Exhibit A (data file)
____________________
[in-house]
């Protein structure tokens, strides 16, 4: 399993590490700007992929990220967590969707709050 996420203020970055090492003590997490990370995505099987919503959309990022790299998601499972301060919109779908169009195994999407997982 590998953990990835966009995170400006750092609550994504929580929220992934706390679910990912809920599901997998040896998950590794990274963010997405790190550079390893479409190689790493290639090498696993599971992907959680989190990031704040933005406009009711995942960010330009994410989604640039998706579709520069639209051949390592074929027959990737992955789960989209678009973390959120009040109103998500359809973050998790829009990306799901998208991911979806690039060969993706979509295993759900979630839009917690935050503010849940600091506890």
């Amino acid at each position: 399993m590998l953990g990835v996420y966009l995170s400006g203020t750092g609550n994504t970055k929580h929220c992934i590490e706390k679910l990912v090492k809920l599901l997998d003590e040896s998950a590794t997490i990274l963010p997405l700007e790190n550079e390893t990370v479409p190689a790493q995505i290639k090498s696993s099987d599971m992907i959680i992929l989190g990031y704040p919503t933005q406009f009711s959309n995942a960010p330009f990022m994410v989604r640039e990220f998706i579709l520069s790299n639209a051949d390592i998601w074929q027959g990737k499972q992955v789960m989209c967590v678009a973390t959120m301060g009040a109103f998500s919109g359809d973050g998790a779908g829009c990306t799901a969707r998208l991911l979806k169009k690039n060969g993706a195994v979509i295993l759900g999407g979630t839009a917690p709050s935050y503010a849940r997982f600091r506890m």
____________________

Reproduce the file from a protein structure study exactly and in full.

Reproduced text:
[in-house]
């Protein structure tokens, strides 16, 4: 399993590490700007992929990220967590969707709050 996420203020970055090492003590997490990370995505099987919503959309990022790299998601499972301060919109779908169009195994999407997982 590998953990990835966009995170400006750092609550994504929580929220992934706390679910990912809920599901997998040896998950590794990274963010997405790190550079390893479409190689790493290639090498696993599971992907959680989190990031704040933005406009009711995942960010330009994410989604640039998706579709520069639209051949390592074929027959990737992955789960989209678009973390959120009040109103998500359809973050998790829009990306799901998208991911979806690039060969993706979509295993759900979630839009917690935050503010849940600091506890």
């Amino acid at each position: 399993m590998l953990g990835v996420y966009l995170s400006g203020t750092g609550n994504t970055k929580h929220c992934i590490e706390k679910l990912v090492k809920l599901l997998d003590e040896s998950a590794t997490i990274l963010p997405l700007e790190n550079e390893t990370v479409p190689a790493q995505i290639k090498s696993s099987d599971m992907i959680i992929l989190g990031y704040p919503t933005q406009f009711s959309n995942a960010p330009f990022m994410v989604r640039e990220f998706i579709l520069s790299n639209a051949d390592i998601w074929q027959g990737k499972q992955v789960m989209c967590v678009a973390t959120m301060g009040a109103f998500s919109g359809d973050g998790a779908g829009c990306t799901a969707r998208l991911l979806k169009k690039n060969g993706a195994v979509i295993l759900g999407g979630t839009a917690p709050s935050y503010a849940r997982f600091r506890m």